Recently I was told something that I’d never heard of nor thought about before. I can’t really prove it, but I do respect the one I heard it from and believe he has no reason to tell anything but the truth. I know he is more familiar with bible culture than I ever will be. What he shared that so surprised me was that old men in Bible times never ran—it was considered shameful and they just didn’t do it. I had never thought about this nor had I ever noticed it while reading my Bible.
This isn’t a deep theological moment, but perhaps you will find it as interesting as I did. In the entire Bible we read of only three older men hiking up their long robes and running: Abraham, his grandson Esau, and the father of the prodigal son. Two are found in the Old Testament and one in the New and two are historical figures while one is found in a parable told by Jesus.
Let’s consider Abraham (Genesis 18). While sitting in front of his tent, Abraham looked up and saw three men standing before him (v. 2). Except for the obvious desire to provide Middle Eastern hospitality, we aren’t told why the urgency, only that he ran to greet them. We believe the three men were actually the pre-incarnate Jesus with two angels and as a result of this meeting Abraham became concerned for the safety of his nephew and his nephew’s family. He became an intermediary between a just and holy God and Lot and the people of Sodom where Lot was living. Upon hearing of God’s plans to destroy all the people, Abraham stood in the gap between God and those who had turned from Him. By calling upon God’s mercy, he was actually running to heal broken relationships between Almighty God and sinful men.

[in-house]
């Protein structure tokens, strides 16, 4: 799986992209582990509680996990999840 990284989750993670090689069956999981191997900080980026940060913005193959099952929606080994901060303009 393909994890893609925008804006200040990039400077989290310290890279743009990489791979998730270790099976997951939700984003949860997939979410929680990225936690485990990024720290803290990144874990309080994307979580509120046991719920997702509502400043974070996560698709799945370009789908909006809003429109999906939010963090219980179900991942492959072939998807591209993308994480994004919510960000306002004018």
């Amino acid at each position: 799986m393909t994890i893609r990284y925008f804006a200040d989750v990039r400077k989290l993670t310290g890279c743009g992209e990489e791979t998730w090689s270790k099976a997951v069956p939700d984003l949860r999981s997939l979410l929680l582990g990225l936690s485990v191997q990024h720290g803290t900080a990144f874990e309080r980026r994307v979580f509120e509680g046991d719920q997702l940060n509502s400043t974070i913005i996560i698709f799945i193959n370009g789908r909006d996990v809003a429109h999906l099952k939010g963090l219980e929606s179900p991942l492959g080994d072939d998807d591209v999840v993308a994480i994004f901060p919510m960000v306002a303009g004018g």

Esau also ran, but he ran to his estranged brother, Jacob. Genesis 33:4 tells us that he ran and embraced his brother. After many years apart, Jacob was fearful of what his brother might do because of events earlier in their lives. It appears, however, that Esau was running to establish reconciliation within his family.
Luke 15 is the familiar story of the prodigal son. We know that the son left home, squandered his inheritance and, in a real sense, shamed his family. But what did the father do? Jesus tells us that when he saw his son returning home, the father ran to him. We focus on the son’s actions, but it’s more the story of the loving father. He saw his son coming because he was watching for his son’s return. He ran to receive his lost son and accepted him back with compassion.
These stories are of three old men who ran. In each instance, their heart’s desire trumped their fear of what others would think or how their actions would be interpreted. Is God asking you to do some running? It may not be easy. In fact, it may be what you would consider “shameful” to your image or to your pride. Does God want you to do it anyway? Do you need to plead before a merciful God on behalf of someone who is facing God’s wrath? Is there reconciliation that is needed within your family or with friends, co-workers or acquaintances? Swallow your pride and gather up your robes. And finally, do you need to run toward a compassionate, loving God who is running toward you to gather you in His arms and welcome you home?